EGU General Assembly 2023
© Author(s) 2023. This work is distributed under
the Creative Commons Attribution 4.0 License.

Geofluids inferences using deep electrical resistivity tomography for a sustainable energy transition

Valeria Giampaolo1, Luigi Capozzoli1, Gregory De Martino1, Vincenzo Lapenna1, Giacomo Prosser2, Fabio Olita2, Paola Boldrin3, and Enzo Rizzo3,1
Valeria Giampaolo et al.
  • 1CNR-IMAA, Hydrogeosite laboratory, Marsico Nuovo-Tito, Italy (
  • 2Science Department, University of Basilicata, Potenza, Italy
  • 3Physics and Science Department, University of Ferrara, Ferrara, Italy

In the last years, the use of Deep Electrical Resistivity Tomography (DERT) has become more common for the investigation of areas with complex geological setting. The considerable resolution obtained through such a technique makes it possible to discriminate much more effectively the resistivity contrasts existing in the shallower crustal levels, thus providing more reliable information on the physical conditions of the rocks, the presence of structural discontinuity surfaces, on the presence and trend in the subsoil of aquifers and/or fluids of various origins.

For these reasons, some DERT investigations were carried out in a structurally complex area located close to Tramutola village, in the western side of the Agri Valley, where the largest onshore hydrocarbon reservoir in west Europe is present.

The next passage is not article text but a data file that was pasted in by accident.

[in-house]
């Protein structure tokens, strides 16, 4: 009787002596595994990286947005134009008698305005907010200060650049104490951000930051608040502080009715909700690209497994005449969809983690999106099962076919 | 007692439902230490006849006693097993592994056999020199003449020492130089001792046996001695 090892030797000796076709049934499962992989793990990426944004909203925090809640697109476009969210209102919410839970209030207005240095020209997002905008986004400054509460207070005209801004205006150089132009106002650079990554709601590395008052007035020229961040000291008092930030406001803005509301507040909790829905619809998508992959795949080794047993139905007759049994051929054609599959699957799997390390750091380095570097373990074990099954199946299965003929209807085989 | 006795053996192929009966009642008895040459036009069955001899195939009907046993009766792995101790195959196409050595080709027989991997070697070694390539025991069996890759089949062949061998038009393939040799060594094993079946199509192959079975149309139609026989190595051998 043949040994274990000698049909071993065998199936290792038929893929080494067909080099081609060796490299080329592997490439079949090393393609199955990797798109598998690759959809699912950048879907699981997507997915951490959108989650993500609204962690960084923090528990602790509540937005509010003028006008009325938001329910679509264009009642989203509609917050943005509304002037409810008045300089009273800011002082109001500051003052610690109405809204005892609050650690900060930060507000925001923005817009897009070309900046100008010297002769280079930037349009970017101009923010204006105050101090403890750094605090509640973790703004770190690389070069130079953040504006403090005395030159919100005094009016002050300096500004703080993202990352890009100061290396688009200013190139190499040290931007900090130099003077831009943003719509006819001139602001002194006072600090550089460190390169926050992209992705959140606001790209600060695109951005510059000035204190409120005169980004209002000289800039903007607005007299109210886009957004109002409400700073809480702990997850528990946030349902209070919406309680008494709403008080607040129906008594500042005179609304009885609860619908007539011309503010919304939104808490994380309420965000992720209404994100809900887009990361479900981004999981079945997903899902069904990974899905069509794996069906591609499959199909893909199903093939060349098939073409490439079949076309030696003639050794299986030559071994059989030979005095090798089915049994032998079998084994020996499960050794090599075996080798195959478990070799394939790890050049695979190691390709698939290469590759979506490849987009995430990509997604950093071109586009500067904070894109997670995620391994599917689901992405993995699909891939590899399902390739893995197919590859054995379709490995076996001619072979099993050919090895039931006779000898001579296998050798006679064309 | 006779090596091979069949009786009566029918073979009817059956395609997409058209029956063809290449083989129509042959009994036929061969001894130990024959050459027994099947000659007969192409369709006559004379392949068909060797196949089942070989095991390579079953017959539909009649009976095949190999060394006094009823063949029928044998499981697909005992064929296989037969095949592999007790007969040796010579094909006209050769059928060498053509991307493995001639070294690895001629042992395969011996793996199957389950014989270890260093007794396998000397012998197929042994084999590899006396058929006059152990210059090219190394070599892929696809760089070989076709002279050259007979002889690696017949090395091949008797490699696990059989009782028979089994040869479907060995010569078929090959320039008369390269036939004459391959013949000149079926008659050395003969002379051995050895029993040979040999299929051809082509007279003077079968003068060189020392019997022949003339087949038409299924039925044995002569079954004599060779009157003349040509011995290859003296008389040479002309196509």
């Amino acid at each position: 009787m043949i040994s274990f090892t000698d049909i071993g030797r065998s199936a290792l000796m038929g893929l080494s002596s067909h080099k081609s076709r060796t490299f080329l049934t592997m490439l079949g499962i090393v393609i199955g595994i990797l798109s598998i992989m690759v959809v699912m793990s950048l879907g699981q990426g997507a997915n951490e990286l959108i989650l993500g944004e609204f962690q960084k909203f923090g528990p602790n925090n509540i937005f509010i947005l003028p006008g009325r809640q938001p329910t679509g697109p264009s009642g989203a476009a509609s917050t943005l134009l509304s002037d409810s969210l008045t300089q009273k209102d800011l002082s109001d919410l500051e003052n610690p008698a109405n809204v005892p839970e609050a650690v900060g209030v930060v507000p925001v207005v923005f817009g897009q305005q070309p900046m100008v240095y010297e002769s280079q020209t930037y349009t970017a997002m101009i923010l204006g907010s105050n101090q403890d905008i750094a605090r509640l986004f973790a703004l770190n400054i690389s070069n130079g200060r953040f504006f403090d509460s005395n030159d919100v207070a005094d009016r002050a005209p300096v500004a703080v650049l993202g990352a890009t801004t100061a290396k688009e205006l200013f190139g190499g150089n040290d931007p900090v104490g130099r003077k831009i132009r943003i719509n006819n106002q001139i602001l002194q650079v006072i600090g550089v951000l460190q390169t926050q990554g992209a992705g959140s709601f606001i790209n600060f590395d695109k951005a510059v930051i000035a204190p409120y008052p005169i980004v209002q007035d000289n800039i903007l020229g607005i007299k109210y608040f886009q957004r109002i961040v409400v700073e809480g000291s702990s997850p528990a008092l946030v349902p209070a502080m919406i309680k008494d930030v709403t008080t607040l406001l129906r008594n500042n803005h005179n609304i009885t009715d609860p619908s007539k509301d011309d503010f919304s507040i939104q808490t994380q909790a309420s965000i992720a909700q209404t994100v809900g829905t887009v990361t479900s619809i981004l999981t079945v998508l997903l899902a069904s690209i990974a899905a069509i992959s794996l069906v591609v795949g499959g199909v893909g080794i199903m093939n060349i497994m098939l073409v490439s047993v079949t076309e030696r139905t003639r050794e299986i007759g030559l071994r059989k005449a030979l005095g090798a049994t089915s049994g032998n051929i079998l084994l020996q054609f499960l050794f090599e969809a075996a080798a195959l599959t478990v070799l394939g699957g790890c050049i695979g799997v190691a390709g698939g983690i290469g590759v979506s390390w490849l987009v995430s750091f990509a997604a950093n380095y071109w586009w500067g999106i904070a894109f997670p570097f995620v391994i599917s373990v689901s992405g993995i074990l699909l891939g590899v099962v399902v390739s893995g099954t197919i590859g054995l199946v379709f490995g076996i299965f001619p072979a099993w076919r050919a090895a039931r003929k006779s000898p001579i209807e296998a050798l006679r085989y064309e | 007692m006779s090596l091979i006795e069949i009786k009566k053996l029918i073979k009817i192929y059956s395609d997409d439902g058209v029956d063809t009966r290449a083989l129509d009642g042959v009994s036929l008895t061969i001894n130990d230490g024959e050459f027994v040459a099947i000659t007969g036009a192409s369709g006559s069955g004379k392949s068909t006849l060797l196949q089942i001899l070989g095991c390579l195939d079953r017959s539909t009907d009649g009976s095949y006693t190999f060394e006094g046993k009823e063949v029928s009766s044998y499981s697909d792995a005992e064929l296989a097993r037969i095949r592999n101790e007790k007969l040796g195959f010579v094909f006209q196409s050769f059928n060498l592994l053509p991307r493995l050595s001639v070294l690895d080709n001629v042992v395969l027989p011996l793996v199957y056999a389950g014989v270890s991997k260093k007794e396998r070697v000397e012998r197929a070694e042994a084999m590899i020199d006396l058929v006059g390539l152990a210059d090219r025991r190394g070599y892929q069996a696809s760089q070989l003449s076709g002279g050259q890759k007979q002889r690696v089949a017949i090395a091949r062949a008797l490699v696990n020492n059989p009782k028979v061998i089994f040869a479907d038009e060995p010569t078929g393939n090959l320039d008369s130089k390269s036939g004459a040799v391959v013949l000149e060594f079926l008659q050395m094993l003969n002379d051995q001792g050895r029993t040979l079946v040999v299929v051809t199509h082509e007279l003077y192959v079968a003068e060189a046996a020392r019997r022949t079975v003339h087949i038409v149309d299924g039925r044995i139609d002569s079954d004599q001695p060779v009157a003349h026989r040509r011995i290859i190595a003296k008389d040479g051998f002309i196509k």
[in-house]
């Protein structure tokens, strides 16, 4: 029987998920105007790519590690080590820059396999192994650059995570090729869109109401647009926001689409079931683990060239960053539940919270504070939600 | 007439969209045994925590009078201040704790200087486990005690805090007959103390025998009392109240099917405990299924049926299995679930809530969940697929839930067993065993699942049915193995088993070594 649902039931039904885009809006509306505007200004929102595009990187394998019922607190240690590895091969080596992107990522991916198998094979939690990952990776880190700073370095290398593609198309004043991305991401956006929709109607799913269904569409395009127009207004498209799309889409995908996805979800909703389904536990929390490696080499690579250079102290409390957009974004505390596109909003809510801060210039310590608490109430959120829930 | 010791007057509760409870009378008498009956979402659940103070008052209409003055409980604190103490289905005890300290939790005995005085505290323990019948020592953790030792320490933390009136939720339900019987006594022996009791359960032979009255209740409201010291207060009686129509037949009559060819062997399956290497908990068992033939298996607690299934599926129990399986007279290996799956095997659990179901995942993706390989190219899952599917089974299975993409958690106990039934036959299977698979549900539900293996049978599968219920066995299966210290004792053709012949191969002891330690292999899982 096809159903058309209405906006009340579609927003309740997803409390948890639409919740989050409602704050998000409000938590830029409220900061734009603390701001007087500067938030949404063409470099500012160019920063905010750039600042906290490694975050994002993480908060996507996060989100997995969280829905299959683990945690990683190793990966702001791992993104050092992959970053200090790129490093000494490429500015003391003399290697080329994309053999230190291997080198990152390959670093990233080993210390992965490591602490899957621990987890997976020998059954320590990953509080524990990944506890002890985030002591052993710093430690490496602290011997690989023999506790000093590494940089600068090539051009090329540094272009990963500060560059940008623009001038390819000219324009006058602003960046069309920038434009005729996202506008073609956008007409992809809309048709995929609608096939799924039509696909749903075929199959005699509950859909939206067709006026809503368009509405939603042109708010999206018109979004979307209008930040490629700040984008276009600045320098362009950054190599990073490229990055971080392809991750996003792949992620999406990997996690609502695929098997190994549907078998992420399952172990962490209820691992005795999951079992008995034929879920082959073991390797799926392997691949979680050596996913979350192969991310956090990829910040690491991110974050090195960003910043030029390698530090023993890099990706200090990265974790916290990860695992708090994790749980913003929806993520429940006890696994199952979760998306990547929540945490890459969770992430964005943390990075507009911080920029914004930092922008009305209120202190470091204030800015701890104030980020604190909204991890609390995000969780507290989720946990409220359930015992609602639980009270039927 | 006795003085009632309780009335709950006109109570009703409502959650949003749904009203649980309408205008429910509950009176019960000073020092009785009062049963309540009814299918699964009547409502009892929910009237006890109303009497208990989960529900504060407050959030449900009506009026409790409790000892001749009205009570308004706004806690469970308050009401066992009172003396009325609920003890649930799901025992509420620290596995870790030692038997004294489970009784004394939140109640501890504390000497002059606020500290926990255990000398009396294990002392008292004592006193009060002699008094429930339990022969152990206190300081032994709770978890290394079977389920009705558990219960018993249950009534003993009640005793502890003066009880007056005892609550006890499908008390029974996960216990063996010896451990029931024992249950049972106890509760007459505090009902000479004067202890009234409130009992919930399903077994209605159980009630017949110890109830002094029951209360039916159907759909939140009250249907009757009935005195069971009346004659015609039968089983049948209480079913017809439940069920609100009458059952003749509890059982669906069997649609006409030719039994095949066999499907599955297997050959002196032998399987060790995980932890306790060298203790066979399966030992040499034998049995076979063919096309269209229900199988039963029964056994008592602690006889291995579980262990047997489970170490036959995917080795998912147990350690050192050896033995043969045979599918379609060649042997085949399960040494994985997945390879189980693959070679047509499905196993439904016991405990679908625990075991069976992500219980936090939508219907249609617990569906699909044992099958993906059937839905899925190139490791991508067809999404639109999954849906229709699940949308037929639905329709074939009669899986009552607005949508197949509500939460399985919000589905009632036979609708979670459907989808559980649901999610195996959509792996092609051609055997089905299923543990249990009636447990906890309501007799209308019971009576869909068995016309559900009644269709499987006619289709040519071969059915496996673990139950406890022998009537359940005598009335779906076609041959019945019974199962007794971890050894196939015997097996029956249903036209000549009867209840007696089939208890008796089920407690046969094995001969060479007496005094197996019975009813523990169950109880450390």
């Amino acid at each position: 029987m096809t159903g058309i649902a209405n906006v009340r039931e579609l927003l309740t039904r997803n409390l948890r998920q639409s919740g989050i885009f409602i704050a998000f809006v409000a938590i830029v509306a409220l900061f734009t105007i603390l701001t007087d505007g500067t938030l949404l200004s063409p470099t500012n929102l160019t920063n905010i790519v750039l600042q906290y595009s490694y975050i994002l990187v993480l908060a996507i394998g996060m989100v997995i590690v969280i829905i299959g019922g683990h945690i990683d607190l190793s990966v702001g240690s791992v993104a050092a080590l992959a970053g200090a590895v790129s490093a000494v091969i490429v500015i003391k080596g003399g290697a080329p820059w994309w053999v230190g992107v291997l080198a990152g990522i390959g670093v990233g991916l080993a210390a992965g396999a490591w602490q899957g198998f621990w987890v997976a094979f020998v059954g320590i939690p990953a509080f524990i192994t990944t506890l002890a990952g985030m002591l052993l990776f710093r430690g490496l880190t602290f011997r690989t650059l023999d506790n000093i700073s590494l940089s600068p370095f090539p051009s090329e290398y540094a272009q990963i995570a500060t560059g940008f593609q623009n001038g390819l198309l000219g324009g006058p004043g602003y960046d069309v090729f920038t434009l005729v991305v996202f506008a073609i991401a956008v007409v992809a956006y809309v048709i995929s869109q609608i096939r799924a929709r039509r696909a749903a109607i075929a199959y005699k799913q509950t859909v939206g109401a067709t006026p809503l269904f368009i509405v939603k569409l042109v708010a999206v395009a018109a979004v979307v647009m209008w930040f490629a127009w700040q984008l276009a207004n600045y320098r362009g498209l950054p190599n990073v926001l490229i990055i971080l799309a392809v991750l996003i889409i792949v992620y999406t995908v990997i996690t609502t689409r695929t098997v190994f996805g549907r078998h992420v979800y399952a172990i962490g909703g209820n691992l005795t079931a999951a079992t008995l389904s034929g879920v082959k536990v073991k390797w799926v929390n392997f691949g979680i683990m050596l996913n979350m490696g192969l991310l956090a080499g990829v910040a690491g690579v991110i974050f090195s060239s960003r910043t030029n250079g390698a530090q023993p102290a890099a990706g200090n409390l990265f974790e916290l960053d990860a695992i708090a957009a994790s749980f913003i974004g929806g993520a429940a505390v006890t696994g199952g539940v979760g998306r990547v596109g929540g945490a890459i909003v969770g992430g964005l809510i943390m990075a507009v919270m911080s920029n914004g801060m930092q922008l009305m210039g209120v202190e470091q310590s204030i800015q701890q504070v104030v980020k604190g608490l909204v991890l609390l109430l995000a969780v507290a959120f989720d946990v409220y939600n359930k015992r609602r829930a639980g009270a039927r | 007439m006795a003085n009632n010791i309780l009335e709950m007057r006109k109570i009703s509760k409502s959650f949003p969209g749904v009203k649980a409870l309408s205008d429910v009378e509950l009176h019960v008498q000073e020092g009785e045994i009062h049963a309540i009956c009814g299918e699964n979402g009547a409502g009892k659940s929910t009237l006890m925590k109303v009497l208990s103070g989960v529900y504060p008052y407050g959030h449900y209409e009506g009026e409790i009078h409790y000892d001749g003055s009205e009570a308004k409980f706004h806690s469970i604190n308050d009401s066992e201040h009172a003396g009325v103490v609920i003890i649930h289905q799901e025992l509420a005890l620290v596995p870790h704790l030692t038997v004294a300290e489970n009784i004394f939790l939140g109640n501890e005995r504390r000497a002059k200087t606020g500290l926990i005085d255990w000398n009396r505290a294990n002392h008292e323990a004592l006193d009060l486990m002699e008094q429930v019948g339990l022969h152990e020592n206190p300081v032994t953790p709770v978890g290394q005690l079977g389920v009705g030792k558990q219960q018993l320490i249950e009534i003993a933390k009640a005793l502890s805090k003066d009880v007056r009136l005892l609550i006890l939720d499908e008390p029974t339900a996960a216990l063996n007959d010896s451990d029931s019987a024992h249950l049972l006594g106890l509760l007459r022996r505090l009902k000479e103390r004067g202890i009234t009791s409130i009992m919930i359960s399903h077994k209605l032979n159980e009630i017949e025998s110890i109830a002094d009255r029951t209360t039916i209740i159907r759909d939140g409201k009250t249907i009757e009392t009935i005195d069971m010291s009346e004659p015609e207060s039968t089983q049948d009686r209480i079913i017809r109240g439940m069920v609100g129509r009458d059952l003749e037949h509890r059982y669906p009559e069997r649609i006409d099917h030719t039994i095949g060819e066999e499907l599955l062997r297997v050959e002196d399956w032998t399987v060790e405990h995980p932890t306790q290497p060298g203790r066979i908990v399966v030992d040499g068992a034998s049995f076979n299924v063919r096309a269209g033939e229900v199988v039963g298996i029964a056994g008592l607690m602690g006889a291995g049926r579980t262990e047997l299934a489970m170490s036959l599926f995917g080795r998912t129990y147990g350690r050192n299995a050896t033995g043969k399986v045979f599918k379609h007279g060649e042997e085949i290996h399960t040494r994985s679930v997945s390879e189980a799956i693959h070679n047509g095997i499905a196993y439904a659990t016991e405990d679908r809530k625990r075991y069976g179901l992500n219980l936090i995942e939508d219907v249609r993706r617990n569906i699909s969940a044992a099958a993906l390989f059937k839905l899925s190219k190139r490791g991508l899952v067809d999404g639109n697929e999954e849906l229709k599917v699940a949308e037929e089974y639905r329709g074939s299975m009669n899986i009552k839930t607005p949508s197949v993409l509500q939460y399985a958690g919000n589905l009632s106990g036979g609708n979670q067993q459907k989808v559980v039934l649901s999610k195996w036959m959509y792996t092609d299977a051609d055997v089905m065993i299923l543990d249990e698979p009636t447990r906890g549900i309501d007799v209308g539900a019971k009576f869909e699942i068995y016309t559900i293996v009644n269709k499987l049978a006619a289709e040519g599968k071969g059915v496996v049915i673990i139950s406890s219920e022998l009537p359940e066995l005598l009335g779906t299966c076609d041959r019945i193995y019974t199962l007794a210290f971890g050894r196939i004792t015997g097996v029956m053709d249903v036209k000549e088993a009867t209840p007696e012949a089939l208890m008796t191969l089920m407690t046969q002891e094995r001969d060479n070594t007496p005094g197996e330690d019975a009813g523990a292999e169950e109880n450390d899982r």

The Tramutola site represented a key sector for the early petroleum exploration and exploitation of the area. Natural oil spills were historically known since the 19th century in the investigated area, and these helped the national oil company to identify the first shallower hydrocarbon traces. Furthermore, a considerable amount of sulphureous hypothermal water (~28 °C with a flow rate of 10 l/s) with associated gases (mainly CH4 and CO2) was found during the drilling of the “Tramutola2” well (404.4 m) in 1936. From a geological point of view, the study area, is characterized by the presence of a complete section of the tectonic units of the southern Apennines and a complex structural framework, not yet fully clarified, which affect fluids circulation.

To foster the efficient and sustainable use of the geothermal resource in Tramutola area, surface and subsurface geological, hydrogeological and new geophysical data were combined in order deepen our knowledges about the reservoir of the hypothermal fluids and their circulation.

The municipality of Tramutola is interested in the rehabilitation of the abandoned oil wells, both in terms of exploitation of the geothermal resource and for the realisation of a tourist “Park of energy”. The aim is to provide a wide audience with strategies, models, and technical skills capable of making visitors more active and critical towards the sustainable use of energy resources. Furthermore, the possible exploitation of geothermal resources of the Tramutola site represents a strategic action in the Basilicata region as a prototype of energy transition from fossil fuels to more environmentally friendly energy resources. This is also essential to satisfy the increased demand for clean energy in the area (no. 7 affordable and clean energy United Nations’ SDGs) and also contribute to climate change mitigation through the reduction of CO2 emissions (13 climate action).

How to cite: Giampaolo, V., Capozzoli, L., De Martino, G., Lapenna, V., Prosser, G., Olita, F., Boldrin, P., and Rizzo, E.: Geofluids inferences using deep electrical resistivity tomography for a sustainable energy transition, EGU General Assembly 2023, Vienna, Austria, 24–28 Apr 2023, EGU23-14097,, 2023.